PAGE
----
“This is my antique Underwood typewriter, a genuine piece of family history. My grandfather, Len Wheeler, started Scouting in Central Ontario after WWI using this typewriter. My father, Harold Wheeler, continued his father’s work on this machine as well as following his own career in the OPP. I followed the tradition and started my writing career on this typewriter.”
Book #5 in the Farran Mackenzie series is on the way–set to launch in September 2017. Below is an advance peek at the newly designed cover and a preview of the storyline:
All My Worldly Goods
The Seaway Valley’s Queen of Crime returns with a sweeping tale of generational secrets and murder.
When Farran Mackenzie begins a genealogical search into her grandmother Evian’s past, she finds more questions than answers buried in a murky chapter of Canadian history: the British Home Children. A visit from an unexpected family connection shines a new light on Evian’s sudden death in the 1950s, suggesting a disturbing truth. When death arrives on the doorstep, Farran must use all her research skills to piece the past together—from the streets of WWI England, to rural post-war Ontario, to Depression-era Lost Villages and the origins of the St. Lawrence Seaway—before murder strikes again in real time.
September 28th, 2016
North Country Public Radio
Brockville artists, cultural and civic leaders gather to hoist the “Culture Days” flag outside City Hall this week. Photo: Todd Moe
October 1st, 2015
My tribute to the original North Channel Bridge, published by the City of Cornwall on http://www.choosecornwall.ca:
September 19, 2015
Great interview hosted by fellow author Melanie Robertson-King on her blog Celtic Connexions. Thanks, Melanie!
Cornwall Seaway News, November 17 2014
For Immediate Release
November 4, 2014
Seaway Author Pens “Lost Villages” Article for The Canadian Encyclopedia
(Seaway Valley/Brockville): Seaway and Lost Villages mystery author Maggie Wheeler recently turned her focus on history to more peaceful purposes: writing the history of the Lost Villages for The Canadian Encyclopedia, Historica Canada’s authoritative source for all things Canadian.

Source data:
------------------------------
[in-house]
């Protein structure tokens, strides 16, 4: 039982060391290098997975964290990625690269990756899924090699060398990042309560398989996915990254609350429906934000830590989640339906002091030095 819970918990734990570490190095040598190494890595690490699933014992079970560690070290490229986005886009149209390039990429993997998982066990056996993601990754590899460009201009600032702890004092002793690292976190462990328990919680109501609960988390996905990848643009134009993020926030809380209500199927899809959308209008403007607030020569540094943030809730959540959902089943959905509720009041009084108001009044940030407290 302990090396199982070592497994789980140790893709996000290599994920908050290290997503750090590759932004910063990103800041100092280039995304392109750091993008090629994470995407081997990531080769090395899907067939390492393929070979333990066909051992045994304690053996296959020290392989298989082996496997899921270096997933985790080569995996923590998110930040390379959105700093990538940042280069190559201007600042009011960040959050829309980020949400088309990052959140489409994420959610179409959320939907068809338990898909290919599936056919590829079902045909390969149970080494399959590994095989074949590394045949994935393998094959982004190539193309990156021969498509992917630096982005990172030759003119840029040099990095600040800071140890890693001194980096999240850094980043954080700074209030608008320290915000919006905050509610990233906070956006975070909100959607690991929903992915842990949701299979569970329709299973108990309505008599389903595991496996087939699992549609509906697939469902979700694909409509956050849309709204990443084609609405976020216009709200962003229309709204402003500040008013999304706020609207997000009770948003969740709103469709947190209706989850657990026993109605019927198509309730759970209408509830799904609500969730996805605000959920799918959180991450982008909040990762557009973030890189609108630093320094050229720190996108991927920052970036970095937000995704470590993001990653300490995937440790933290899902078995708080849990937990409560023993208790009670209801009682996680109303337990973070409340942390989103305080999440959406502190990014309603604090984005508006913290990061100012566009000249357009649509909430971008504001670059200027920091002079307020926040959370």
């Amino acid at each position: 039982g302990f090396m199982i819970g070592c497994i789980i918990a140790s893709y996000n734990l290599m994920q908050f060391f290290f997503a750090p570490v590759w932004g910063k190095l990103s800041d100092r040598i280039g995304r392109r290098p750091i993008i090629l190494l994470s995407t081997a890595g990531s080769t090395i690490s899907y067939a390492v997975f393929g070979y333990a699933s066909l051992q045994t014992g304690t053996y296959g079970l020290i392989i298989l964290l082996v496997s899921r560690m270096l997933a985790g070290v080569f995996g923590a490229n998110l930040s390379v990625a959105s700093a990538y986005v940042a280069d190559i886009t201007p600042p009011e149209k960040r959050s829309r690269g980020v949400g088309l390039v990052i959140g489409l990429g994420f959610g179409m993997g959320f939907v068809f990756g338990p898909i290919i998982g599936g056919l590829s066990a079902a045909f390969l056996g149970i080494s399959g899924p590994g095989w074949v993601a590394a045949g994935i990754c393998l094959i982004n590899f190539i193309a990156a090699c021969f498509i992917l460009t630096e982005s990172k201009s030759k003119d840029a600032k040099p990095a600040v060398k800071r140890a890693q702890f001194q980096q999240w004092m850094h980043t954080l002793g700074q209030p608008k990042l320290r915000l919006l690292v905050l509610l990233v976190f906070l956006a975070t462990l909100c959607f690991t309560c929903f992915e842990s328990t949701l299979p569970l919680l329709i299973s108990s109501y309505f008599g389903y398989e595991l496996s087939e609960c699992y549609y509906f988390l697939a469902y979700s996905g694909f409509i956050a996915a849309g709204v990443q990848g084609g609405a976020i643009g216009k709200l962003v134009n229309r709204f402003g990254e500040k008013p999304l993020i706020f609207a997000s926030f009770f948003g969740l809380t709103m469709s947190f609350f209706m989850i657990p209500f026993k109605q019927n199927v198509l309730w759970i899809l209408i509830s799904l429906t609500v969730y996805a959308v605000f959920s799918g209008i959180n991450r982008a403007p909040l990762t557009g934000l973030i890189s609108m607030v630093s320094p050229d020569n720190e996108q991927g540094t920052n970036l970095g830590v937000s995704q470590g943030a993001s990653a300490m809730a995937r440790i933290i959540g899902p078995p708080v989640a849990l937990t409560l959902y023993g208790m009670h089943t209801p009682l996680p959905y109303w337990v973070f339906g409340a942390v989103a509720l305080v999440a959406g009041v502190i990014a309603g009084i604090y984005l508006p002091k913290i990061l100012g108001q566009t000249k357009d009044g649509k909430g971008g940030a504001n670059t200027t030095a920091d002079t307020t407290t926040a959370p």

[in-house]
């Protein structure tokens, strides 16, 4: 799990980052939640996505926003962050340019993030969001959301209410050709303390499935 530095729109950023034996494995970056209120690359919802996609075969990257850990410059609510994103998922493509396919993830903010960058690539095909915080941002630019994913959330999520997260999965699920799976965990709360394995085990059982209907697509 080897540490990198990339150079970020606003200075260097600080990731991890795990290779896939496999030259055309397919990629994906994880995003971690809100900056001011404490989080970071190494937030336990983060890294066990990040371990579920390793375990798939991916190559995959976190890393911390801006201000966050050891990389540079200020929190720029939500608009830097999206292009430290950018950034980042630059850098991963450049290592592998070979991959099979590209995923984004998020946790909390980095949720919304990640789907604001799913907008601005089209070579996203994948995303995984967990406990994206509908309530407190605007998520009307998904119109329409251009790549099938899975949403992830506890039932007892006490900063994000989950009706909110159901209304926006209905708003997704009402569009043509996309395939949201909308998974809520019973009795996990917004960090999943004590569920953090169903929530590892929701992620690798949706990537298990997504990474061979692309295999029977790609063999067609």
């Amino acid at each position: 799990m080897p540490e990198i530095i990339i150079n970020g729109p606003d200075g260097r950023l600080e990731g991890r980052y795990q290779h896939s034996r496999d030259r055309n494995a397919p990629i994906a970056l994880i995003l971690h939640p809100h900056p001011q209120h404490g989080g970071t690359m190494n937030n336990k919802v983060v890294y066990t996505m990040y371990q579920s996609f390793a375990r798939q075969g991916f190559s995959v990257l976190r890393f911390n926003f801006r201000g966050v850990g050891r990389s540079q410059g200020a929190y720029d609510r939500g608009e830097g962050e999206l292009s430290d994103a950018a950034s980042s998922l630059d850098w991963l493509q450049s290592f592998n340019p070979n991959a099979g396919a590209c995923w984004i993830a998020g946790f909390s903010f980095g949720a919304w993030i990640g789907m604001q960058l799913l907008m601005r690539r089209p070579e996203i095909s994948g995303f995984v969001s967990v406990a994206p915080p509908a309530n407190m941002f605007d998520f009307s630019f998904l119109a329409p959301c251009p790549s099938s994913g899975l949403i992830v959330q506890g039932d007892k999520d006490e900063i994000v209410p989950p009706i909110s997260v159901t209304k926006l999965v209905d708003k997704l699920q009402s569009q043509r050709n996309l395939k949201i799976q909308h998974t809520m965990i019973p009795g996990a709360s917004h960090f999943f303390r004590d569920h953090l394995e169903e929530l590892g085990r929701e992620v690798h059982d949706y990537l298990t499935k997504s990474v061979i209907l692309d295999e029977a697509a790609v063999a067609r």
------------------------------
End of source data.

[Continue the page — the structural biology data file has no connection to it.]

“When Historica Canada first asked me if I would consider filling this gap in their publication,” explains Wheeler, “I jumped at the chance. With my mystery novels, I work with the Seaway history, but I have 300 pages in which to let my imagination run wild. This encyclopedia article couldn’t have been more different.”
The Lost Villages were nine Canadian communities on the shore of the St. Lawrence River between Cornwall, Ontario and Morrisburg, Ontario that were eradicated by the construction of the St. Lawrence Seaway and Power Project in the late 1950s. Over half a century since they disappeared from the landscape, the Lost Villages continue to fascinate Canadian history fans—including being the framework for Wheeler’s popular Farran Mackenzie Lost Villages mystery series.
“The remarkable story of the Lost Villages has consequences that continue to be felt to this day in many ways,” says Anthony Wilson-Smith, President of Historica Canada. “It’s a story that should be known by all Canadians, and Maggie Wheeler, with her great history and writing credentials on this topic, is clearly the ideal person to tell it.”
“I’ve always worked carefully with the Lost Villages history in my books to assure its accuracy,” says Wheeler, whose mystery fiction has been used to teach English and history in eastern Ontario schools for over a decade. “However, writing this article with the required precision was working on a whole new level for me. It felt like literary surgery!”
The article is among 19,000 others focused on Canada and Canadiana at The Canadian Encyclopedia web site http://www.thecanadianencyclopedia.ca.
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October 30, 2014